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Weekly Forecast: EUR/USD Bearish, Yen in Turmoil

The fall late last week from near crucial resistance indicates that the EUR/USD’s rise may have peaked. The pair momentarily rallied over immediate resistance at the early-October high near parity, coinciding with the top boundary of an April falling channel and providing the appearance that the rebound may continue.

It would, however, be premature to infer that a meaningful resistance break has happened. 

The euro has been unable to break through severe opposition on the 89-day moving average, which has restricted advances since the beginning of 2022. It may be smart to wait for a break above this level (now at 1.0110) before concluding that the EUR/USD has reached a short-term bottom.

Euro/U.S. Dollar

Even if the EUR/USD overcomes this immediate barrier, there is plenty of future opposition that might limit the gains. This includes the 1.0200 high in mid-September and the 1.0365 high in August, which aligns with the 200-day moving average.

On the flipside, a break just below mid-October high of 0.9875 would indicate that brief bullish momentum has dissipated, perhaps leading to a dip below the October 13 low of 0.9631.

Essentially, the EUR/USD is falling in the medium term. The Euro’s collapse below a moderately upward-sloping trend – line from 2015 indicates that the currency will lose ground versus the US dollar in the next weeks and months. 

Following the breakthrough of the seven-year range, the estimated price goal is about 0.8900.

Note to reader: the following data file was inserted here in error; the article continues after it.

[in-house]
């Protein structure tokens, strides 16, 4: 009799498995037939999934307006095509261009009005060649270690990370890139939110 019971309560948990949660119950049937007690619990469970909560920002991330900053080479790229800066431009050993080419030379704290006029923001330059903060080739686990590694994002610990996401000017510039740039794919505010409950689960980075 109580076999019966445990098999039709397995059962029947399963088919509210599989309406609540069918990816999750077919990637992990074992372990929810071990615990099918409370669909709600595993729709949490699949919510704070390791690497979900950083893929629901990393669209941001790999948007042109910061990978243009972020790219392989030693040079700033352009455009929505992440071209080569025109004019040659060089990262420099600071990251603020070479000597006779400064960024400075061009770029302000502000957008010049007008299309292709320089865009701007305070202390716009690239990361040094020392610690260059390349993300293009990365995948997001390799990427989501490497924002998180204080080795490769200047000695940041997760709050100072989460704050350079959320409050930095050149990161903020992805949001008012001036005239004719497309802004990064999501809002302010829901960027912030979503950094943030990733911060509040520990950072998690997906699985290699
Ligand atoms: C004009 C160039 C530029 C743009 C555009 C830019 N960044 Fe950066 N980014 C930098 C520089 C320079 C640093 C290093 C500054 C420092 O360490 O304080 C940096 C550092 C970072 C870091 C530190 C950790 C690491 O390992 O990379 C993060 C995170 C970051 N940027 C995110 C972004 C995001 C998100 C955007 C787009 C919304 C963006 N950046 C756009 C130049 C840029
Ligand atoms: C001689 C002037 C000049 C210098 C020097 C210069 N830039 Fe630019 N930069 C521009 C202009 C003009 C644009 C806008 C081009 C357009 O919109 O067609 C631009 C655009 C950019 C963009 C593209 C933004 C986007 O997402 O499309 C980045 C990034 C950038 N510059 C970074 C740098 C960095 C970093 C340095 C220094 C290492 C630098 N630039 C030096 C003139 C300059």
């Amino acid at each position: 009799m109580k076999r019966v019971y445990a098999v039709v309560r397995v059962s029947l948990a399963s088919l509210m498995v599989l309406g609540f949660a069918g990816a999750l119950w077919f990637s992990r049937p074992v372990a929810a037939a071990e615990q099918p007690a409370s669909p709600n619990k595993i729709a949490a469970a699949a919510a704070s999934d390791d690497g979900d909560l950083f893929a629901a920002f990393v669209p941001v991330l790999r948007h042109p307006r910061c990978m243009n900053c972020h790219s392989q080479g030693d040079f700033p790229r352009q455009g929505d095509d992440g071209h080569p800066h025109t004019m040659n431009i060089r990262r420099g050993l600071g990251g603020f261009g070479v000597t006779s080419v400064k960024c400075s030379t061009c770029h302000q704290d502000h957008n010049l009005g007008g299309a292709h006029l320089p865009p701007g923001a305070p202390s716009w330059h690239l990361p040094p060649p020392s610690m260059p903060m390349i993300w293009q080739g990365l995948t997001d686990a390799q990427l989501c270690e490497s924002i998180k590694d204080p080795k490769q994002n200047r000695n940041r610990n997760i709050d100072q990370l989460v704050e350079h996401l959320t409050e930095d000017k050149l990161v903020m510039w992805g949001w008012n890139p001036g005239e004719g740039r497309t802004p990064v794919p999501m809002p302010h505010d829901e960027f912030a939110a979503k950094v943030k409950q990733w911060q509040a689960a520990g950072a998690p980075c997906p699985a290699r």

Yen Falls, Yuan Confronts Sentiment

To begin the week, the Japanese Yen continued to fall as a mixed bag of fundamental data revealed high retail sales but poor industrial production statistics. Likewise, the Chinese PMI came in lower than expected.

Japanese industrial production was -1.6% in September, compared to -0.8% projected, and 9.8% year on year through the end of September, falling short of estimates of 10.5%.

Month-on-month retail sales in Japan increased by 1.1% in September, higher than the 0.8% expected, revealing a 4.5% growth rather than the 4.1% estimated.

The substantial rise in tourist arrivals to Japan in September might be a key contributor to the jump in retail sales.

According to initial Japanese government estimates, there were 206,500 visitors in that month, up from 17,766 in January. The monthly increases have been relatively linear.

Tourist activity has increased in tandem with the relaxation of Covid-19-related restrictions. This relaxation of limitations for travel to and within Japan contrasts sharply with China’s approach.

Official Chinese PMI, a poll of buying managers at significant Chinese enterprises, revealed a sense of pessimism in October, with a reading of 49.2 for manufacturing managers vs 49.8 expected. 

The non-manufacturing index came in at 48.7 for the same month, much below the 50.1 expectation.

As a diffusion indicator, 50 is regarded as neutral on the economic future, whereas anything over 50 is considered positive and anything below 50 is considered bad.

The pessimistic outlook may reflect the continued consequences of a zero-tolerance Covid-19 policy. The Chinese earnings season is winding down. So far, around a quarter of the firms that have reported have outperformed projections, half have underperformed, and the remainder have been in line with expectations.

China is Japan’s most important commercial partner, accounting for around 22% of all imports and exports between the world’s second and third biggest economies.